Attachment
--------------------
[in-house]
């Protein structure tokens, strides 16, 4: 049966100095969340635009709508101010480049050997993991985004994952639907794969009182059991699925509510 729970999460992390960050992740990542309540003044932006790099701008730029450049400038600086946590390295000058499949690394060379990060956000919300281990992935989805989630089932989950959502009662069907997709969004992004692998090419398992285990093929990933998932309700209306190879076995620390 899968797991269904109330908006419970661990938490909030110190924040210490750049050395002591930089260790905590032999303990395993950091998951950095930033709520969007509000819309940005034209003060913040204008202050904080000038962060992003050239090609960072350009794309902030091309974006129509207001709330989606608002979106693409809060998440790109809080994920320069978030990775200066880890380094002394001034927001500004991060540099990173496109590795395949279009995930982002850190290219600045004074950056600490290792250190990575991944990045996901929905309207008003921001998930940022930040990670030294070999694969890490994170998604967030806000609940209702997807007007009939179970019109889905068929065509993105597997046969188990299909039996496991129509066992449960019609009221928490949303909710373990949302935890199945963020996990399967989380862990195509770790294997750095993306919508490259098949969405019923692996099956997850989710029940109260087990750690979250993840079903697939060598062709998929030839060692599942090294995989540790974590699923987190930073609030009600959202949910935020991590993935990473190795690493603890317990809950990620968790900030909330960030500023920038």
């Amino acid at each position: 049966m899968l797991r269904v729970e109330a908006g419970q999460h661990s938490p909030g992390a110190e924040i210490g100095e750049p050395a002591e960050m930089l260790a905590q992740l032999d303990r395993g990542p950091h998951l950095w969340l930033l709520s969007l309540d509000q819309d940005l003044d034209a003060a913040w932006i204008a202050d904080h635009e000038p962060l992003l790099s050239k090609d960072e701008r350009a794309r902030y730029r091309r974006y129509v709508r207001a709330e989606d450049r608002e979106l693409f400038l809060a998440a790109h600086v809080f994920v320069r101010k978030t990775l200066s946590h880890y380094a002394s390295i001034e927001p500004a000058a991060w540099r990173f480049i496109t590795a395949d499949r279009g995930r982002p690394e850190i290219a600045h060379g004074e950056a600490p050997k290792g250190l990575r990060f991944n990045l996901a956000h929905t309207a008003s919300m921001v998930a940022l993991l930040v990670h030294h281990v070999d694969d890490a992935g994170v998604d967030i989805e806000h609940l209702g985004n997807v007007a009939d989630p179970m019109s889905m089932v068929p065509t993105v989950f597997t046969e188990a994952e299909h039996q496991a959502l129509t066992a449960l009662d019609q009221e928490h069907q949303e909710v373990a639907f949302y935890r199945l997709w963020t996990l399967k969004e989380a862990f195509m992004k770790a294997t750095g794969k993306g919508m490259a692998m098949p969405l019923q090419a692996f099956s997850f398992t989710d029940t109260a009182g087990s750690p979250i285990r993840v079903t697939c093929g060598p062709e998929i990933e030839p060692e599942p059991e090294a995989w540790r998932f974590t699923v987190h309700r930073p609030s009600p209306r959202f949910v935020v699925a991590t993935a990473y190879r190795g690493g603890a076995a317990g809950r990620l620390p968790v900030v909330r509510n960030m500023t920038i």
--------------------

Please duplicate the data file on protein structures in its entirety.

[in-house]
């Protein structure tokens, strides 16, 4: 049966100095969340635009709508101010480049050997993991985004994952639907794969009182059991699925509510 729970999460992390960050992740990542309540003044932006790099701008730029450049400038600086946590390295000058499949690394060379990060956000919300281990992935989805989630089932989950959502009662069907997709969004992004692998090419398992285990093929990933998932309700209306190879076995620390 899968797991269904109330908006419970661990938490909030110190924040210490750049050395002591930089260790905590032999303990395993950091998951950095930033709520969007509000819309940005034209003060913040204008202050904080000038962060992003050239090609960072350009794309902030091309974006129509207001709330989606608002979106693409809060998440790109809080994920320069978030990775200066880890380094002394001034927001500004991060540099990173496109590795395949279009995930982002850190290219600045004074950056600490290792250190990575991944990045996901929905309207008003921001998930940022930040990670030294070999694969890490994170998604967030806000609940209702997807007007009939179970019109889905068929065509993105597997046969188990299909039996496991129509066992449960019609009221928490949303909710373990949302935890199945963020996990399967989380862990195509770790294997750095993306919508490259098949969405019923692996099956997850989710029940109260087990750690979250993840079903697939060598062709998929030839060692599942090294995989540790974590699923987190930073609030009600959202949910935020991590993935990473190795690493603890317990809950990620968790900030909330960030500023920038």
């Amino acid at each position: 049966m899968l797991r269904v729970e109330a908006g419970q999460h661990s938490p909030g992390a110190e924040i210490g100095e750049p050395a002591e960050m930089l260790a905590q992740l032999d303990r395993g990542p950091h998951l950095w969340l930033l709520s969007l309540d509000q819309d940005l003044d034209a003060a913040w932006i204008a202050d904080h635009e000038p962060l992003l790099s050239k090609d960072e701008r350009a794309r902030y730029r091309r974006y129509v709508r207001a709330e989606d450049r608002e979106l693409f400038l809060a998440a790109h600086v809080f994920v320069r101010k978030t990775l200066s946590h880890y380094a002394s390295i001034e927001p500004a000058a991060w540099r990173f480049i496109t590795a395949d499949r279009g995930r982002p690394e850190i290219a600045h060379g004074e950056a600490p050997k290792g250190l990575r990060f991944n990045l996901a956000h929905t309207a008003s919300m921001v998930a940022l993991l930040v990670h030294h281990v070999d694969d890490a992935g994170v998604d967030i989805e806000h609940l209702g985004n997807v007007a009939d989630p179970m019109s889905m089932v068929p065509t993105v989950f597997t046969e188990a994952e299909h039996q496991a959502l129509t066992a449960l009662d019609q009221e928490h069907q949303e909710v373990a639907f949302y935890r199945l997709w963020t996990l399967k969004e989380a862990f195509m992004k770790a294997t750095g794969k993306g919508m490259a692998m098949p969405l019923q090419a692996f099956s997850f398992t989710d029940t109260a009182g087990s750690p979250i285990r993840v079903t697939c093929g060598p062709e998929i990933e030839p060692e599942p059991e090294a995989w540790r998932f974590t699923v987190h309700r930073p609030s009600p209306r959202f949910v935020v699925a991590t993935a990473y190879r190795g690493g603890a076995a317990g809950r990620l620390p968790v900030v909330r509510n960030m500023t920038i």